Breakfast is Number One. 

At the close of 2013, breakfast was the winner for the third successive year as the number 1 meal that increases restaurant traffic. It was the leader for traffic growth in 2013, with an increase of 3 percent (whereas lunch and dinner traffic fell). Forecasts for breakfast traffic over the next 9 years was originally predicted for a 7 percent increase according to a food study by NPD Group and reported by National Restaurant News.  However, recent changes in pricing of commodities and produce could have a drastic effect on breakfast offerings. Breakfast used to be the least costly meal for consumers to buy (and for restaurants to produce). But breakfast foods are about to get pricier. Some favorite items on your restaurant’s breakfast menu—bacon, orange juice, coffee, cheese, fresh fruits—are or will be seeing price increases.


Consider these challenges:

  • Bacon increased in price by more than 50% in the last year as a result of the market’s reaction to fears over a deadly hog virus will cut into supplies.
  • OJ prices are expected to go up 12% due to the Florida orange crops being damaged by weather and disease.
  • Coffee pricing is increasing due to the draught affecting Brazilian coffee beans; prices could rise to over $3.00/pound.
  • Fruit prices are going up since California is in its 3rd year of draught. About half of all fruits and vegetables eaten in the US are grown there.
  • Cheeses are at record high of $2.40/pound over previous pricing of $2.00/pound.

Restaurant sales rebounded a bit in March according to the latest Restaurant Industry Snapshot from Black Box Intelligence and People Report.  A 0.7 percent same-store sales growth showed for March—a strong 1.4 percent improvement over the decline reported in February.  Winter months with very bad weather appeared to be the strongest factor contributing to the first quarter’s decline. But with rising prices on breakfast’s favorite menu items, a strategy will be needed for upcoming months.


Breakfast strategy—new menu choices:  According to Gail Bellamy of Restaurant Hospitality there are strategies for building a breakfast selection that keeps consumers coming and helps keep costs down. Ethnic inspired breakfast offerings, incorporating sauces with lower priced meats, and incorporating healthy alternatives into old favorites should be considered. Here are some other strategies for keeping breakfast patrons:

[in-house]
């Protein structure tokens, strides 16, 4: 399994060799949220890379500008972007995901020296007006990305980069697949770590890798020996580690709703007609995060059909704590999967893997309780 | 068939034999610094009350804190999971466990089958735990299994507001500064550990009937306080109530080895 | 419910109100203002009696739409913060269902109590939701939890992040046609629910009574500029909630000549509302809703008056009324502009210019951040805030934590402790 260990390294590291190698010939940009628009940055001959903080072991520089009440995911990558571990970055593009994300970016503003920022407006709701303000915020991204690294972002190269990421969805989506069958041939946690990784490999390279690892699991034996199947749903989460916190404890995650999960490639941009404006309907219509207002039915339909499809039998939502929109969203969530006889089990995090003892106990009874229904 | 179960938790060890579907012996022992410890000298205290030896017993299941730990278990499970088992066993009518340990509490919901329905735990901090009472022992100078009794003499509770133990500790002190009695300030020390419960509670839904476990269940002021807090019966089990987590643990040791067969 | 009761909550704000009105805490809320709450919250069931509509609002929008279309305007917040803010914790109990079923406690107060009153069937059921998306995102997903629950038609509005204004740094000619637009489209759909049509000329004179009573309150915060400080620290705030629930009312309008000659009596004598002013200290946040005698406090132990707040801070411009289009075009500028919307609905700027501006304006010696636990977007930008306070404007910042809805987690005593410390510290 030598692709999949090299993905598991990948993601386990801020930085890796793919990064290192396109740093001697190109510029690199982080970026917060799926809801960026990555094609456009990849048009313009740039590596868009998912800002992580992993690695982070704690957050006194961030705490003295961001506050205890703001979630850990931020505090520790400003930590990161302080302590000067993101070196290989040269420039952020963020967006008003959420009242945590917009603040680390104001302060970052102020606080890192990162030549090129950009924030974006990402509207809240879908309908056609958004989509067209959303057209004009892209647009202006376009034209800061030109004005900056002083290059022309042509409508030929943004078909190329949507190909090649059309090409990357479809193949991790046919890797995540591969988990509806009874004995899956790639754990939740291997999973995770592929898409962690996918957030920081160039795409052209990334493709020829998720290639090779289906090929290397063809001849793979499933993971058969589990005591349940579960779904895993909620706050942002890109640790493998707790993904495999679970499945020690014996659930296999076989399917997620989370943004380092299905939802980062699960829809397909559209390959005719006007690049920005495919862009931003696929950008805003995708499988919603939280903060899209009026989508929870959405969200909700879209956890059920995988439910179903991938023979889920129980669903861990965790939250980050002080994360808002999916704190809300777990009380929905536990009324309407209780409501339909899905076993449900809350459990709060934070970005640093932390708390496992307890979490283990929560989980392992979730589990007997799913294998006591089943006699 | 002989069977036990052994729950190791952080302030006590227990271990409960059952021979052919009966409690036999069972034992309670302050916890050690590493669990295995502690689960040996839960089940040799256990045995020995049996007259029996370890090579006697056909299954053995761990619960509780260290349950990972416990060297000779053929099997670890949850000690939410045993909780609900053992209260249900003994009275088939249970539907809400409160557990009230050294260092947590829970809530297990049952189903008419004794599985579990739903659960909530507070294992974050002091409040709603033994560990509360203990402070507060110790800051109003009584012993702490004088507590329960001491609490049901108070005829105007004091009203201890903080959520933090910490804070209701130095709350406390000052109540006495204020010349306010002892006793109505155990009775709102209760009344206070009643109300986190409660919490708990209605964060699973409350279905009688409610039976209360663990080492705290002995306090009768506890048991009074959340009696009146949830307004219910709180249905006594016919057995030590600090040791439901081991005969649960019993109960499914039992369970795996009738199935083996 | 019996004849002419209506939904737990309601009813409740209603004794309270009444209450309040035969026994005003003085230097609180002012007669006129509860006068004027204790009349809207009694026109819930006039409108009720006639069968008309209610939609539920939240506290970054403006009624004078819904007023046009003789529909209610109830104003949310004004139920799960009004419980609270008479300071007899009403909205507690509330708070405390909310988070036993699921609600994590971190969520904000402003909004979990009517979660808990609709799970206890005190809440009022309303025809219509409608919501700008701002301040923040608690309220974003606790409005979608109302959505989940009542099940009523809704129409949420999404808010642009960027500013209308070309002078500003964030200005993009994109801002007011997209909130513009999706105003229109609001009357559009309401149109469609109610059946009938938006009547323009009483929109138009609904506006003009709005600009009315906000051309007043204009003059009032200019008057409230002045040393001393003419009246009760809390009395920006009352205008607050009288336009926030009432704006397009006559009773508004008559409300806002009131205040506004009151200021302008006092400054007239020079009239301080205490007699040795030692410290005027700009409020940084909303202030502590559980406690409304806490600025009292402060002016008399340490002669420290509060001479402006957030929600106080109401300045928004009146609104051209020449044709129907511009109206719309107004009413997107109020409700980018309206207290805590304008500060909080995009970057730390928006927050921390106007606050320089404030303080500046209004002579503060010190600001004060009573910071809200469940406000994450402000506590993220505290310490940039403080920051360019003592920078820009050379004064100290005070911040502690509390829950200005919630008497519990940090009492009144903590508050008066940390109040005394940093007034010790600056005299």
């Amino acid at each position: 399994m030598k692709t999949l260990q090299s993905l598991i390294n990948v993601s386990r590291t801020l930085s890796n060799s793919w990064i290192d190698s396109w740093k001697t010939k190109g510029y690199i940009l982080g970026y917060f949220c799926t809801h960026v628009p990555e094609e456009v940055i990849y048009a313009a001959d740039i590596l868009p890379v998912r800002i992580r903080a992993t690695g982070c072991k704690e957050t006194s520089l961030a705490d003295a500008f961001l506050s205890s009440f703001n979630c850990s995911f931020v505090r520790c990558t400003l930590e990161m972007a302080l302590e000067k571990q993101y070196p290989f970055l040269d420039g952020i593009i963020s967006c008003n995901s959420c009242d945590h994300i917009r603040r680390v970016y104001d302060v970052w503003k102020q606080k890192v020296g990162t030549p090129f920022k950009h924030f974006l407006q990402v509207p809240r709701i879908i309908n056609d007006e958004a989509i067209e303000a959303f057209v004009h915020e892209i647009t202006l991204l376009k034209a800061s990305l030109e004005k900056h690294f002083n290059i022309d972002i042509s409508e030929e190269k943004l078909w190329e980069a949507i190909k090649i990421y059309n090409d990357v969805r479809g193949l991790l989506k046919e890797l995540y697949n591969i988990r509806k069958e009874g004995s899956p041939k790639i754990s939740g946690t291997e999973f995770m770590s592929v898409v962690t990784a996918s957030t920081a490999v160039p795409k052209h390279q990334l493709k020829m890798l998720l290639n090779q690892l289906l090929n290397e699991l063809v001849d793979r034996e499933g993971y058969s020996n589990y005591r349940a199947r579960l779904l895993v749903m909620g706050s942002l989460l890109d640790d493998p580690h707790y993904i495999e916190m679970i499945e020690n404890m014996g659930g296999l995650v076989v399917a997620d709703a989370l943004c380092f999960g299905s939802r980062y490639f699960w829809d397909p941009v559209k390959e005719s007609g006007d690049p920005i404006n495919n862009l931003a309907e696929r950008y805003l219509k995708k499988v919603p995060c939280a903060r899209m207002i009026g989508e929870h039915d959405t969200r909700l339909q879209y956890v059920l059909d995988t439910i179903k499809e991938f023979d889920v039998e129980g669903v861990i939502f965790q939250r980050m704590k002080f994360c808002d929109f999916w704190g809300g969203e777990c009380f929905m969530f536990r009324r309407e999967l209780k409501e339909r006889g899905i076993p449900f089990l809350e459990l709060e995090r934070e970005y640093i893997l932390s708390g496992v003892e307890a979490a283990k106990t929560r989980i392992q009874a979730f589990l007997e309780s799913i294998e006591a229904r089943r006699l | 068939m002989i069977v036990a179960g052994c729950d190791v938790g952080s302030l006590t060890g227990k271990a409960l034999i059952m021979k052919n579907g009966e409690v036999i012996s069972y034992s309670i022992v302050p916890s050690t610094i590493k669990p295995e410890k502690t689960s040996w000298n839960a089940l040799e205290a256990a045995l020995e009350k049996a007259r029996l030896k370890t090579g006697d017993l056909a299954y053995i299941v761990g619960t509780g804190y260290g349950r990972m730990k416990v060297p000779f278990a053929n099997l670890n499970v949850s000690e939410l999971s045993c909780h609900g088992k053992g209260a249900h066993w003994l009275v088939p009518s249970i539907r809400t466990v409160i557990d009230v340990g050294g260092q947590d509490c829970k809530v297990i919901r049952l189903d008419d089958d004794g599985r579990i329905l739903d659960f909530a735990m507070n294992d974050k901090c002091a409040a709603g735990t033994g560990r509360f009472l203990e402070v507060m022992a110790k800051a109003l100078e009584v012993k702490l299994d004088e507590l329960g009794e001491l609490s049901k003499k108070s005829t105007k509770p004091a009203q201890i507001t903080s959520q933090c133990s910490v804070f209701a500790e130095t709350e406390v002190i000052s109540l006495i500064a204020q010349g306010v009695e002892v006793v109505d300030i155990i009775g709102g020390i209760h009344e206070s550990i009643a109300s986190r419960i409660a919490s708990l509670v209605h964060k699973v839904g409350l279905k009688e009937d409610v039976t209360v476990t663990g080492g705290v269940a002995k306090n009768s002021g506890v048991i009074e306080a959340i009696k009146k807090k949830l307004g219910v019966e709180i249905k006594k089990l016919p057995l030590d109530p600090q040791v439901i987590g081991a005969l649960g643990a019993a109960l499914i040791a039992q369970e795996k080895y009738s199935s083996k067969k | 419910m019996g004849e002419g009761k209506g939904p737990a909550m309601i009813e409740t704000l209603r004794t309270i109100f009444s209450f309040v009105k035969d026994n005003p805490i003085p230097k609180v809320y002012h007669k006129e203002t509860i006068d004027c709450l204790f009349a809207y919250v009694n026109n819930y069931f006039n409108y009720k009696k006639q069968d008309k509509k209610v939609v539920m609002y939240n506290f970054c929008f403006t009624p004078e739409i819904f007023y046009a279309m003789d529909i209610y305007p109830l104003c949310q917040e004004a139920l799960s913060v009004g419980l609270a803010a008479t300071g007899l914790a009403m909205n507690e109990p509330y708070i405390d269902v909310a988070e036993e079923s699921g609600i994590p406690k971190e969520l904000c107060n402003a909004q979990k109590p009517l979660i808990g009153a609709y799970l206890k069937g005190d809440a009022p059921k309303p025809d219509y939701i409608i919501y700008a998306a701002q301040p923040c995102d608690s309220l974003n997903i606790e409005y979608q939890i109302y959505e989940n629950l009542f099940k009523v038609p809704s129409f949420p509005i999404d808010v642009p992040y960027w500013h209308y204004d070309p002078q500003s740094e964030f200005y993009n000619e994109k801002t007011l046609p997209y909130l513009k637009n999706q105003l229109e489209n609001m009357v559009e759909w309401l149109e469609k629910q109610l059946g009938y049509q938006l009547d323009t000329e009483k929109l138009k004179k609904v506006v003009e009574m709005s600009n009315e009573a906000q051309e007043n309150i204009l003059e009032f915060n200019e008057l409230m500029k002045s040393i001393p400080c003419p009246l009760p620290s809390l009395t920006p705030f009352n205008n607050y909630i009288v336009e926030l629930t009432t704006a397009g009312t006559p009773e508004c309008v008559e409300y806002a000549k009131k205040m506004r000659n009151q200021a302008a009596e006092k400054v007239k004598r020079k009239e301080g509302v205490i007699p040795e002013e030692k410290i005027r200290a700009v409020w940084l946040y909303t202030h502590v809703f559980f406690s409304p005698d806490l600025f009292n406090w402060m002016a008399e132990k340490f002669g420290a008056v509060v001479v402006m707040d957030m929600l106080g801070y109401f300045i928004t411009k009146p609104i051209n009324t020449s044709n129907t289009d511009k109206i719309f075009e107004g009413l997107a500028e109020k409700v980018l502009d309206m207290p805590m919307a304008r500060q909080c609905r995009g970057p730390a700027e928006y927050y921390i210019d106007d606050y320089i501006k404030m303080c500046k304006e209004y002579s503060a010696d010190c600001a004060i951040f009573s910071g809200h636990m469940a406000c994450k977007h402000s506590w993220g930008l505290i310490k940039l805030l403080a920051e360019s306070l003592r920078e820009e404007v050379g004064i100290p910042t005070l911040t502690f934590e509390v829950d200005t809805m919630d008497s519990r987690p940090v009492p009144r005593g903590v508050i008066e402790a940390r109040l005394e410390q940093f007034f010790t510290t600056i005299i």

• Breakfast sandwiches and wraps are a big hit, particularly flatbreads, Panini’s burritos, and croissants which can be filled with healthy and low cost foods.
  • Along with the traditional proteins offered (eggs, bacon, ham, sausage), many restaurants have alternate proteins, or are pairing a new item with an old favorite:  portabella and eggs, as offered at Benedicts in West Dundee, Illinois or poached eggs with lentils, cilantro and yogurt, as offered at the Breslin in New York.
  • Consumers want to see more protein in breakfast menu offerings, particularly low fat options such as eggs, lean meat and Greek yogurt. 
  • A way to control costs with the rising prices for meat is to offer small quantities of value priced meat on breakfast sandwiches.
  • Utilize leftover cooked meats in breakfast foods by offering it in unique sandwich or skillet combinations such as Argentinian Steak and Egg Flatbread or a Farmer’s Skillet with eggs, vegetables and small portions of meat.
  • Combine eggs with pork shoulder suggests Bellamy and utilize unique sauces.
  • Sauces used with lower priced meats or smaller portions of meat can be a way to fight rising costs and offer patrons a new breakfast taste. A trending sauce like buffalo sauce, salsa or basil pesto can expand options on the breakfast menus to appeal to a wider audience.
  • Offer a wider selection of pancakes, incorporating multi-grain and gluten free options.
  • Old fashioned oats and ancient grains cooked with dried and fresh fruits and served with Greek yogurts are high protein options that are cost effective.
  • Casual dining chains are now offering weekend brunch to keep the traffic up.
  • Offer your breakfast menu late at night or midmorning or anytime. Promote breakfast beyond the normal breakfast hours.

With breakfast’s past performance history to bring in traffic, a bit of strategy could help restaurants keep it in a number one spot.


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